The province of Arezzo has much to offer, even though it is often not included on the main itineraries of Tuscany. You’ll find fewer visitors and more locals, as well as the treasures in the towns such as Cortona, Anghiari, Monterchi and Sansepolcro. There are medieval fortresses to explore, like the beautiful castle of Poppi, wonderful shopping, especially if you catch the antique fair in Arezzo and an abundance of exceptional cuisine.
Arezzo is one of the wealthiest cities in Tuscany, due to its artisan work by goldsmiths. Located in southeastern Tuscany, it sits atop a hill at the crossroads of four valleys: the Val Tiberina, Casentino, Valdarno and Valdichiana. Its ancient origins are verified by the stone tools found that date back to the Paleolithic era. The Etruscan town of Aritim was founded around the 9th century BC and quickly became one of the most important cities in Tuscany, playing an important role during the Roman era, due to its strategic position along the Via Cassia.
Even though the medieval center was destroyed during World War II, the city still has plenty of monuments, churches and museums remaining that offer visitors a chance to step back into history. The Church of San Francesco is probably the most famous in Arezzo, with an early Renaissance fresco cycle by Piero della Francesca depicting the Legend of the True Cross. You then head uphill to Piazza Grande, then on to the Medicean Fortress, which offers an incredible view of the countryside.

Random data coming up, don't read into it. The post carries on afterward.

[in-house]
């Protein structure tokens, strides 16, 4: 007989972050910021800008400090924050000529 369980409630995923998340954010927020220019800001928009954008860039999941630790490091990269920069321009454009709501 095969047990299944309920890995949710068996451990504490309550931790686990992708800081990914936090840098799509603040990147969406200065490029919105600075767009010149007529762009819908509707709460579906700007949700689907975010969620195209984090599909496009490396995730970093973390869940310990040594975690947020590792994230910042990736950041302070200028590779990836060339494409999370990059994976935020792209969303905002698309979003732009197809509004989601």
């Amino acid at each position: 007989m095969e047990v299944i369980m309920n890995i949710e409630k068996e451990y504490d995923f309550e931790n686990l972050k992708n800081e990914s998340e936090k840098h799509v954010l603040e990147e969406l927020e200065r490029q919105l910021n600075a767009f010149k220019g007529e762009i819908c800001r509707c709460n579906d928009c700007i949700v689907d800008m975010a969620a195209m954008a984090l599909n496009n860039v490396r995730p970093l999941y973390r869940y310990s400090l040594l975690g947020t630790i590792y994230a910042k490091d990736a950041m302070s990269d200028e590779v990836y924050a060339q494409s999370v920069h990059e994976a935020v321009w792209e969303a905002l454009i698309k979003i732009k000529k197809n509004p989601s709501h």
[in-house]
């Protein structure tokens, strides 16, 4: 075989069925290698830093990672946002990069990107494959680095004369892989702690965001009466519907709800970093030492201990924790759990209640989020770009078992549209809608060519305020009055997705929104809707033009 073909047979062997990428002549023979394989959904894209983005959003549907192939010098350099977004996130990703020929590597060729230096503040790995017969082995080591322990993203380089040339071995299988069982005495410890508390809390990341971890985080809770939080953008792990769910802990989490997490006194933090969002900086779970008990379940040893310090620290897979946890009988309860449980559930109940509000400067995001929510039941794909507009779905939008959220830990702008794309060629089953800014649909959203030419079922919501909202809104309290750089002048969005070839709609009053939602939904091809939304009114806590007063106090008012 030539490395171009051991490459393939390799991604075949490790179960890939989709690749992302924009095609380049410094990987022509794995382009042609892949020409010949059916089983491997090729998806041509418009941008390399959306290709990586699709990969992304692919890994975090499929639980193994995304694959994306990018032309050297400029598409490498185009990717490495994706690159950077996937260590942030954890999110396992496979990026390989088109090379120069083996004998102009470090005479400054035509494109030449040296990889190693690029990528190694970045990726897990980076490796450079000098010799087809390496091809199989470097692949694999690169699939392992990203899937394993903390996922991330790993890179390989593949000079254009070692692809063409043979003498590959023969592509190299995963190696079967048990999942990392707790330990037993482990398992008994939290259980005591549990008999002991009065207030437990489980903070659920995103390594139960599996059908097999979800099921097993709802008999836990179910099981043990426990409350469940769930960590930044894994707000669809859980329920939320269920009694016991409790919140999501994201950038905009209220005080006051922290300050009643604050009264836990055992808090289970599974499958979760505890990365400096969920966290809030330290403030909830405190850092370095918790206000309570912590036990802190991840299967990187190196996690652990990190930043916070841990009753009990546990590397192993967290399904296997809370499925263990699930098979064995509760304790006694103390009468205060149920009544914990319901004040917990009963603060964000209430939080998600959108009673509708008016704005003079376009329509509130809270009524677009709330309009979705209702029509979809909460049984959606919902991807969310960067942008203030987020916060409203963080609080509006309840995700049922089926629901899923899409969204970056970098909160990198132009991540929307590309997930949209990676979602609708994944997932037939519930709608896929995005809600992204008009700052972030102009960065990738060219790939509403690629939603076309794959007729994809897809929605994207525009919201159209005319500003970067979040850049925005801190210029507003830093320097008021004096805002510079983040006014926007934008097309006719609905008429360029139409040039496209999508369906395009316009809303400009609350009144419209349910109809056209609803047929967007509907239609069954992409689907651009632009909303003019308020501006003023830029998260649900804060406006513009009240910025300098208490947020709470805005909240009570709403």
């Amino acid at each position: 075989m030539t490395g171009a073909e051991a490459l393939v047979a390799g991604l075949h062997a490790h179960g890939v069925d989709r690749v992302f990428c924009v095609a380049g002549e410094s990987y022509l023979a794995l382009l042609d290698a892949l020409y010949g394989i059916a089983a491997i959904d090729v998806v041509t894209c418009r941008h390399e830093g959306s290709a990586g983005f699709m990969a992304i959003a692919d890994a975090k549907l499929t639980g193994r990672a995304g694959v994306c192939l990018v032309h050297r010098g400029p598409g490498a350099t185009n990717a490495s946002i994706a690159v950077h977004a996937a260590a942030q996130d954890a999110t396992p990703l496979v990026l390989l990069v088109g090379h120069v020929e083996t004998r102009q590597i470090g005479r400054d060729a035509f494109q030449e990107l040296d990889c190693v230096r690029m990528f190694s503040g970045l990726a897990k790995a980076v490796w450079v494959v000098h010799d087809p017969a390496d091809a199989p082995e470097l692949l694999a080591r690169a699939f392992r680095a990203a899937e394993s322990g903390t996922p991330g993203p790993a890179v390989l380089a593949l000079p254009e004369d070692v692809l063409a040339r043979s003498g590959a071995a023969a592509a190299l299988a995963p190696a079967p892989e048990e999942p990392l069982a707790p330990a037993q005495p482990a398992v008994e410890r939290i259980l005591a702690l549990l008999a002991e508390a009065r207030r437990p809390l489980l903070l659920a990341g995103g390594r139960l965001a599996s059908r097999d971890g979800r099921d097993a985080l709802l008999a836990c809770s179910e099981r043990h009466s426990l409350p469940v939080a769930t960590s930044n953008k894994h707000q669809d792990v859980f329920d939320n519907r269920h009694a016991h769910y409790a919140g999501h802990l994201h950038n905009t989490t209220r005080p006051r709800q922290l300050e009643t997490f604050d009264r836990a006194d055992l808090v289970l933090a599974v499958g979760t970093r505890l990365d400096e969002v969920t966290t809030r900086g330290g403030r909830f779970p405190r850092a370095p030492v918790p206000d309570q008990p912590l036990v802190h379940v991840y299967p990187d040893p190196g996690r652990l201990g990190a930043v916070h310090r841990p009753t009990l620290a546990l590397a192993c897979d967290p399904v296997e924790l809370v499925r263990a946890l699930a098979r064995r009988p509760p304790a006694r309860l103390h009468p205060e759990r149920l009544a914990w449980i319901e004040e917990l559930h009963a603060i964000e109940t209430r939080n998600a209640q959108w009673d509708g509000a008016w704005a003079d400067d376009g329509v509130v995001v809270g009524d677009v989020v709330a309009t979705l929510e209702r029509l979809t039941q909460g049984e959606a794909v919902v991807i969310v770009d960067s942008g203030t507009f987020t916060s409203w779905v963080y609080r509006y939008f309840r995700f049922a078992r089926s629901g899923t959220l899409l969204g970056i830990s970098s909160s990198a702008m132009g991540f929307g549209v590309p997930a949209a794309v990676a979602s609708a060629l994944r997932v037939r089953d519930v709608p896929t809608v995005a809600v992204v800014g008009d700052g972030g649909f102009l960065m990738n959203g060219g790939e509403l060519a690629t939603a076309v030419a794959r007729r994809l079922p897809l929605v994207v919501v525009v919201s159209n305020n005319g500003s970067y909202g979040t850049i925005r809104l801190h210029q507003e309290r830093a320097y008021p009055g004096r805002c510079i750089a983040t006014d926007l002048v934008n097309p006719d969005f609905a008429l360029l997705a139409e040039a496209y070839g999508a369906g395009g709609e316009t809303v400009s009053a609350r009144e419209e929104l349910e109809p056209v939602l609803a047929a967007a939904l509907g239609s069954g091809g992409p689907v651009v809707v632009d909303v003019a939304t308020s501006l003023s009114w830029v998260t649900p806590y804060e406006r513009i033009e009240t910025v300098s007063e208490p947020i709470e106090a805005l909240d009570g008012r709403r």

Arezzo may be somewhat unassuming and is a relaxing change of pace. For those who stop in the city, you will find that it gently invites you to stroll its streets and admire what many would call a true open air museum. The city’s actual museum is well-organized and provides a wealth of information about the Etruscans, whose language gave the region of Tuscany its name -Tusci. The historical center is a vibrant place where stores, restaurants, artisans and shop owners serve the general public. And although you will find many menus in multiple languages, the city really revolves around its local residents. Since tourism takes a backseat to ‘la bella vita,’ it is a refreshing place to visit.